Help, something is blistering my orchid cactus leaves. Picture is
posted on alt.binaries.pictures.gardens. I've got two or three varieties of
something Wife calls "orchid cactus" growing in the greenhouse. One (the
most beautiful when it decides to bloom) has this blight that I can't seem
to slow down. I don't want it to spread into the others until I learn
something about control.
Each little spot seems to start with a little watery blister, and then
dry up into a much harder brown blister. I thought at first it was some kind
of a bug inside the early stage blister. I popped one or two open and using
a 10x glass looked for something squirming or with legs...... nothing I
Is this ailment something anyone knows about? And also I'm sure that
there is a better name for the plant than "orchid cactus"..... maybe some
help there too!
Thanks in advance!
Lynn (really rank amateur greenhouser)
Your plants are epiphyllums, commonly known as orchid cacti. Your condition
is rather common. While it could be caused by sucking insects, the spots are
more commonly caused by either water left on the plants in full sun causing
sunburn (water drops act as lenses magnifying the light to burn small round
patches), or by overwatering at a time of the year when the temps are lower
and the plant cannot use or get rid of excess water. Epiphyllums are rarely
hit by fungi, at least on the "leaves" (stems). And the most common insect
problem is mealybug which is easily seen. Give your plants a winter rest by
reducing water and fertilizer especially if they're not in full sun or
receiving full natural light, depending on your location. Good growing.
Thanks for all that good information. The overwatering and/or too much
fertilizer is a condition that is quite possible. We used a LOT of water to
keep the pot heavy enough to keep from falling off the shelf. Dumb, dumb,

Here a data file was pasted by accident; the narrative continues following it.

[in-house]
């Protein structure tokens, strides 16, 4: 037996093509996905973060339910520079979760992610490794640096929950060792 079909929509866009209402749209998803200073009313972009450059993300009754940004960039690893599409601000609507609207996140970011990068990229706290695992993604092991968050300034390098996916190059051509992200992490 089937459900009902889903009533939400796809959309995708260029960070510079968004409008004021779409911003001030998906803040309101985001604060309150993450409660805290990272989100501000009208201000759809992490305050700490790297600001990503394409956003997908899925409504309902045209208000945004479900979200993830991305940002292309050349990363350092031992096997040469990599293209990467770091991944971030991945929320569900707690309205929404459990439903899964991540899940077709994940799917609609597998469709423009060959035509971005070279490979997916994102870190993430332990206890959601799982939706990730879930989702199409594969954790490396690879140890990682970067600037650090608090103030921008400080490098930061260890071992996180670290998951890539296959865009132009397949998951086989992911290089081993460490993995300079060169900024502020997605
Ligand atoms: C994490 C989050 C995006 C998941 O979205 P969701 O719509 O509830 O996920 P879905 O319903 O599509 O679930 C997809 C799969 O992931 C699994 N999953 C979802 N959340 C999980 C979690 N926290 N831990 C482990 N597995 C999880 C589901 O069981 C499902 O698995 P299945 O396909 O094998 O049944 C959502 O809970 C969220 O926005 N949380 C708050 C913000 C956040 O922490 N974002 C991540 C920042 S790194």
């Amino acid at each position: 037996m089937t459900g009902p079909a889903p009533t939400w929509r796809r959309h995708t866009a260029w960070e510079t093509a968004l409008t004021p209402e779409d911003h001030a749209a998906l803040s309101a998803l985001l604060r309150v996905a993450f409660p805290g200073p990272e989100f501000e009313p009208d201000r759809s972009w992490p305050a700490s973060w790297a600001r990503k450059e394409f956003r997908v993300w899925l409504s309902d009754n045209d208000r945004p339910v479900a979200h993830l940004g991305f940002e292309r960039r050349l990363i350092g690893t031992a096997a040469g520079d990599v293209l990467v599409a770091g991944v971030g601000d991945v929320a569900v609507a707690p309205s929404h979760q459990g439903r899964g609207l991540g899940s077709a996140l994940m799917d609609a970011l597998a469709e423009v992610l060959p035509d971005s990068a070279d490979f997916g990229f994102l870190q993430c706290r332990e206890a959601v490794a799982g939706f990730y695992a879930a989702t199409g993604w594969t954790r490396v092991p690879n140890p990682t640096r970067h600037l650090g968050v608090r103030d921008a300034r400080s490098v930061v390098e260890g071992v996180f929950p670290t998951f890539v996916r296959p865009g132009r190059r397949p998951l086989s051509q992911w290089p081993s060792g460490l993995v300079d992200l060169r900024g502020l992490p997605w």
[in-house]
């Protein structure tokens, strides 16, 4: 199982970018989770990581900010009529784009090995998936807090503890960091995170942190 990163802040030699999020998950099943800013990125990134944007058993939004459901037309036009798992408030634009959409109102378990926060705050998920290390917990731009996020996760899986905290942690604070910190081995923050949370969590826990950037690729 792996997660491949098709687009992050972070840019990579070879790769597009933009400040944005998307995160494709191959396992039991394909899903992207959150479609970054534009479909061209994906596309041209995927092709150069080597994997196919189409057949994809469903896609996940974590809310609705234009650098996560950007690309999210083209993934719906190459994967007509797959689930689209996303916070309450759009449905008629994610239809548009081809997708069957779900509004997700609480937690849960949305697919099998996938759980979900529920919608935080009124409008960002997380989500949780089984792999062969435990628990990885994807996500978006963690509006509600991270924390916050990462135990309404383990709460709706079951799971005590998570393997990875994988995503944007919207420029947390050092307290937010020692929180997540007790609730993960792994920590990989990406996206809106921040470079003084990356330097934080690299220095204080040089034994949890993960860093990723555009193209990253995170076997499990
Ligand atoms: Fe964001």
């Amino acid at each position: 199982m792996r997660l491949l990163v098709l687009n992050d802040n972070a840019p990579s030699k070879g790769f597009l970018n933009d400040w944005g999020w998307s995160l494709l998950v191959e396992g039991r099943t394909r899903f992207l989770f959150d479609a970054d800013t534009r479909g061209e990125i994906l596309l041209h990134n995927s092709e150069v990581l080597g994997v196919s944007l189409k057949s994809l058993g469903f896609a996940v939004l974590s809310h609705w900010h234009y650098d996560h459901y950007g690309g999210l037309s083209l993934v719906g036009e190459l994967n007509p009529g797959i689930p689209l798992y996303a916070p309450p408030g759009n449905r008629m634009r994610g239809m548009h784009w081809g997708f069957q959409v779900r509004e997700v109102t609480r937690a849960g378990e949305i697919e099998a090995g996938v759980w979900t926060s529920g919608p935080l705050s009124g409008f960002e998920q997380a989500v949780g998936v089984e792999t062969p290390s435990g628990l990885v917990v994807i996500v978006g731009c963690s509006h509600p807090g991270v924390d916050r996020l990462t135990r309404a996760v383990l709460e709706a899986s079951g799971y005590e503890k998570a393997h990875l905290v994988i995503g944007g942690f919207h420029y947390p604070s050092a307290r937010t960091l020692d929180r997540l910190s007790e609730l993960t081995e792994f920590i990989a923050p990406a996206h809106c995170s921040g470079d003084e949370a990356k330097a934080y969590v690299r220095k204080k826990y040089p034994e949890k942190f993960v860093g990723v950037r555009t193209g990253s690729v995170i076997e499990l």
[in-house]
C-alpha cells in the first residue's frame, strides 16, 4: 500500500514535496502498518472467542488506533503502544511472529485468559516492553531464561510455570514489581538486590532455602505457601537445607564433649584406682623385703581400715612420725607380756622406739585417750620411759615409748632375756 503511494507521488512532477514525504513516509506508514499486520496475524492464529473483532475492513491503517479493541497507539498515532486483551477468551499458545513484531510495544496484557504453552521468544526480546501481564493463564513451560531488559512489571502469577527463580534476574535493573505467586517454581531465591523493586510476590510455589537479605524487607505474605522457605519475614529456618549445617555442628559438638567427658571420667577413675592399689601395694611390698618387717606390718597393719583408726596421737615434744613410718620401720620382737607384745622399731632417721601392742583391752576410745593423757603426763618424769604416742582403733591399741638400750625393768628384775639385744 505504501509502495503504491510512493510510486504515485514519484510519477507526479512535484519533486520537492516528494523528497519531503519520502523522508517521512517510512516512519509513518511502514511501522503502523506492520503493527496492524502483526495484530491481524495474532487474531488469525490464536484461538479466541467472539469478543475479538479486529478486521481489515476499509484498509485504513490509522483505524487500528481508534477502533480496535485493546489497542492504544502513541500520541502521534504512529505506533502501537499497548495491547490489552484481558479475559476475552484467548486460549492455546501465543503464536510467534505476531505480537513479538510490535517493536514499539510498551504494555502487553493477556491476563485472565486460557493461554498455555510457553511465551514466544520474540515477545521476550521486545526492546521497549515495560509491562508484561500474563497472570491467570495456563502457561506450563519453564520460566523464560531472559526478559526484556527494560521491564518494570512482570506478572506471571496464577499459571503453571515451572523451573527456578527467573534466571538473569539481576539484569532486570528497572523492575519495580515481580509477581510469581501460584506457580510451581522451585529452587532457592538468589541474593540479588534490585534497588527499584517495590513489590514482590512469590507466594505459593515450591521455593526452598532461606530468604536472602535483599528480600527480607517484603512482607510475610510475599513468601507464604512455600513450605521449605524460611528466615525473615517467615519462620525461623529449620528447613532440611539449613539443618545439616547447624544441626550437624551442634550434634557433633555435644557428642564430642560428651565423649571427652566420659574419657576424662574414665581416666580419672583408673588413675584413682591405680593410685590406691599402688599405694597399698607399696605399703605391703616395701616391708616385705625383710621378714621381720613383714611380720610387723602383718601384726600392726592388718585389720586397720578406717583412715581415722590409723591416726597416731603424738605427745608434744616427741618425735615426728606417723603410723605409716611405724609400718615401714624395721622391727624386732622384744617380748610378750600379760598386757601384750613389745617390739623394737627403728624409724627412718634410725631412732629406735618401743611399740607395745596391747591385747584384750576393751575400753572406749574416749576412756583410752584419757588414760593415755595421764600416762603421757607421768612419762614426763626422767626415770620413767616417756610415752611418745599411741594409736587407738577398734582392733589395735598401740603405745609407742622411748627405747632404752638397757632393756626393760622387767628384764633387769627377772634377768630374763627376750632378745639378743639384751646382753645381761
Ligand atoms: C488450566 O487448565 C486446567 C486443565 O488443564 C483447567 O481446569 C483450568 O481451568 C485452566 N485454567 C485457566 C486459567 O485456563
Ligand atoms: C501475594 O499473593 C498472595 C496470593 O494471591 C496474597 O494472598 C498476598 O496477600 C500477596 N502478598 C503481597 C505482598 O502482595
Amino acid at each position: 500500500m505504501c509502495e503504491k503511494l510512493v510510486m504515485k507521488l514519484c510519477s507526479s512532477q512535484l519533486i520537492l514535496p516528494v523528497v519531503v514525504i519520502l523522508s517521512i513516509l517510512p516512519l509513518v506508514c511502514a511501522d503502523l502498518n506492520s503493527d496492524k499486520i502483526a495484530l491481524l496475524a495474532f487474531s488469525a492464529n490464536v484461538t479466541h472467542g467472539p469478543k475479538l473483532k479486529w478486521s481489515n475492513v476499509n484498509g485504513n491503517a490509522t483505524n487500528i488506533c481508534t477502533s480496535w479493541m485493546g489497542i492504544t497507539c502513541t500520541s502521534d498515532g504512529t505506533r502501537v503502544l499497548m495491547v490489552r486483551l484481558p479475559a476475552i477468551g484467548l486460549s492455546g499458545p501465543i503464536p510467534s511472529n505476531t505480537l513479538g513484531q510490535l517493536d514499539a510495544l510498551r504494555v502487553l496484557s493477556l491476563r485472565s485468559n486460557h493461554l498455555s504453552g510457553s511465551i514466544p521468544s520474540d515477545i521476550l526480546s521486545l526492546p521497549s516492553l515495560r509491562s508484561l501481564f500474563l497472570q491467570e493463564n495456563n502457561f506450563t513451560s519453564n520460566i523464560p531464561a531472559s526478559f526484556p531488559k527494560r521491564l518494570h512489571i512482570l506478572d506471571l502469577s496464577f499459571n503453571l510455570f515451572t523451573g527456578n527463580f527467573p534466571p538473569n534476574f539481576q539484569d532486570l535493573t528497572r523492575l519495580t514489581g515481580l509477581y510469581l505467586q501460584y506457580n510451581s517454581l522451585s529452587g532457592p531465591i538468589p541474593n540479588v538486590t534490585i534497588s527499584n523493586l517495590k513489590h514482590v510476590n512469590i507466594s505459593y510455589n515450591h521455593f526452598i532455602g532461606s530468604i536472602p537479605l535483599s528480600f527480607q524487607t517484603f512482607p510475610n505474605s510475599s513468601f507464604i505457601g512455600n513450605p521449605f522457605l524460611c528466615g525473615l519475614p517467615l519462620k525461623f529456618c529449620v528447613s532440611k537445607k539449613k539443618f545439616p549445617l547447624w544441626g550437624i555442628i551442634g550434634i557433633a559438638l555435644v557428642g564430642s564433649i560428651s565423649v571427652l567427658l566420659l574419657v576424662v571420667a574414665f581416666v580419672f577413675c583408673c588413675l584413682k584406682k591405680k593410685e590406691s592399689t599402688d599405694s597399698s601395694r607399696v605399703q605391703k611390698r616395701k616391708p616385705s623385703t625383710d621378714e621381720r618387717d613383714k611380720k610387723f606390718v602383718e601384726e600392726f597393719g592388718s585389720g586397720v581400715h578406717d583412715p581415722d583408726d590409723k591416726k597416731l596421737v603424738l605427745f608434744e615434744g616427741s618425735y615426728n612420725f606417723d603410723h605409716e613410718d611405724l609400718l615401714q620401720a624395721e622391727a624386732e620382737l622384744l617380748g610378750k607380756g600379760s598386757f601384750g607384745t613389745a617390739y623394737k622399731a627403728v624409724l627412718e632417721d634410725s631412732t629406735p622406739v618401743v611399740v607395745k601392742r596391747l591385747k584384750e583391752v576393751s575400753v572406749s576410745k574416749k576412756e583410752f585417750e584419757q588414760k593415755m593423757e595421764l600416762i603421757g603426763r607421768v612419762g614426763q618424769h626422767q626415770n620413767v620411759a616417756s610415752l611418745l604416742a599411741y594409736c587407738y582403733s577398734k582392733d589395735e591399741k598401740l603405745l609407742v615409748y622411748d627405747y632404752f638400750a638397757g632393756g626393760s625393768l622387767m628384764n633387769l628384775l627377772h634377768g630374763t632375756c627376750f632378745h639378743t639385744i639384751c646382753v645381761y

dumb gardening, I know...... perhaps lazy is also a factor.
On Thu, 29 Dec 2005 08:09:48 GMT
] Water drops cannot act as a magnifying glass.
Travis, you seem fond of unequivocal statements... I'm not
sure if you're trolling or what, but a water drop certainly can
act as a magnifying glass. Imagine the geometry of a drop,
it's easy to see how it acts as a lens.
Don't take my word for it, google "water drop magnify physics"
and follow any link, the first will do.
Just wanted to clear that up for anyone without a physics
You can reply to email@example.com
The water droplet myth explained so even those WITH a physics degree can
Still showing up in some popular garden literature is the notion that
"day-watering" or water droplets can burn plants. The notion says that
sunlight is "magnified by the water drop on the leaf to cause a leaf burn.
Anyone who ever burned ants, paper or anything else using a magnifying glass
and the sun knows that the magnifying glass did not burn the ant if it were
placed directly on the ant. Rather, it had to be held a distance (focal
distance) from the ant to concentrate the sun's rays enough to burn the ant,
If this notion were true, all gardeners would cover all their plants prior
to every rainstorm.
Farmers would not be able to prevent widespread "leafburn" after rain clouds
gave way to sunshine. The root of this notion may have come from the
effects of applying poor-quality water high in dissolved salts. As water
drops evaporated from leaves,the salts left behind could cause a leaf burn.
This will often happen if the water is from a tap hooked to a water softener
system........and probably a lot of other reasons there would be high salt
concentrations in the water that I'm sure if those who want to Google the
hell out of the day, will be able to find.
The sun just came here Travis, wait 5 minutes and you'll probably get some
Val in Ballard (just south of Travis) Washington
Sorry, Travis, but I partially disagree with you. While your general
statement is true, there are specifics that can certainly vary.
First, you do not have to be at the focal point for damage to occur,
particularly over time. Heating of the tissue under the droplet can cause
necrosis. Secondly, the water droplet may be almost spherical on hydrophobic
waxy surfaces thus shortening the focal length. And thirdly, the thickness
of the waxy layer can add more distance to the focal distance and in effect
raise the focal point closer to the surface. While it's agreed that this is
probably not the cause of this epiphyllum's problems, it's certainly not out
of the realm of possibility, which you seem so certain of, for other cases.
Thanks to everyone for all the help. This last one about edema, and the
pictures on the "link" seem to fit quite well. I've pretty near stopped
watering the one plant with the problem, and it has grown some new leaves
(is that what they are called?) without the blistering. I'll try to be more
aware in watering when it begins to heat up again here in NW Washington.
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